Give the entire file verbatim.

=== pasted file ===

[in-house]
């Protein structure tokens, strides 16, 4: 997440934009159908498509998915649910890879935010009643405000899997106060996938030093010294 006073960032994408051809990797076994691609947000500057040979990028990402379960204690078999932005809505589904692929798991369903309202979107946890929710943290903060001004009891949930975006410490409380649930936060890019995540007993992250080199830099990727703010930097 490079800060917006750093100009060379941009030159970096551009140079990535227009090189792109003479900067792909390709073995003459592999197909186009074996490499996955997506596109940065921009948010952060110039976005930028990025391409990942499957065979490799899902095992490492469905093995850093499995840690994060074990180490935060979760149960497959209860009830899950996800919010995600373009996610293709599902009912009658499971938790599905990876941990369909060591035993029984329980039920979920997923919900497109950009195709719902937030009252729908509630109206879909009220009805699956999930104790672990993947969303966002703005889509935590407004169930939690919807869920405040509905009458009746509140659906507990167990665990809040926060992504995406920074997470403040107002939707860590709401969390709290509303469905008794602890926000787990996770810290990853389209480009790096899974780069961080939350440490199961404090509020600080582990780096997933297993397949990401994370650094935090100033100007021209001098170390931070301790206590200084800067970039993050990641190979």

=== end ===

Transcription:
[in-house]
């Protein structure tokens, strides 16, 4: 997440934009159908498509998915649910890879935010009643405000899997106060996938030093010294 006073960032994408051809990797076994691609947000500057040979990028990402379960204690078999932005809505589904692929798991369903309202979107946890929710943290903060001004009891949930975006410490409380649930936060890019995540007993992250080199830099990727703010930097 490079800060917006750093100009060379941009030159970096551009140079990535227009090189792109003479900067792909390709073995003459592999197909186009074996490499996955997506596109940065921009948010952060110039976005930028990025391409990942499957065979490799899902095992490492469905093995850093499995840690994060074990180490935060979760149960497959209860009830899950996800919010995600373009996610293709599902009912009658499971938790599905990876941990369909060591035993029984329980039920979920997923919900497109950009195709719902937030009252729908509630109206879909009220009805699956999930104790672990993947969303966002703005889509935590407004169930939690919807869920405040509905009458009746509140659906507990167990665990809040926060992504995406920074997470403040107002939707860590709401969390709290509303469905008794602890926000787990996770810290990853389209480009790096899974780069961080939350440490199961404090509020600080582990780096997933297993397949990401994370650094935090100033100007021209001098170390931070301790206590200084800067970039993050990641190979």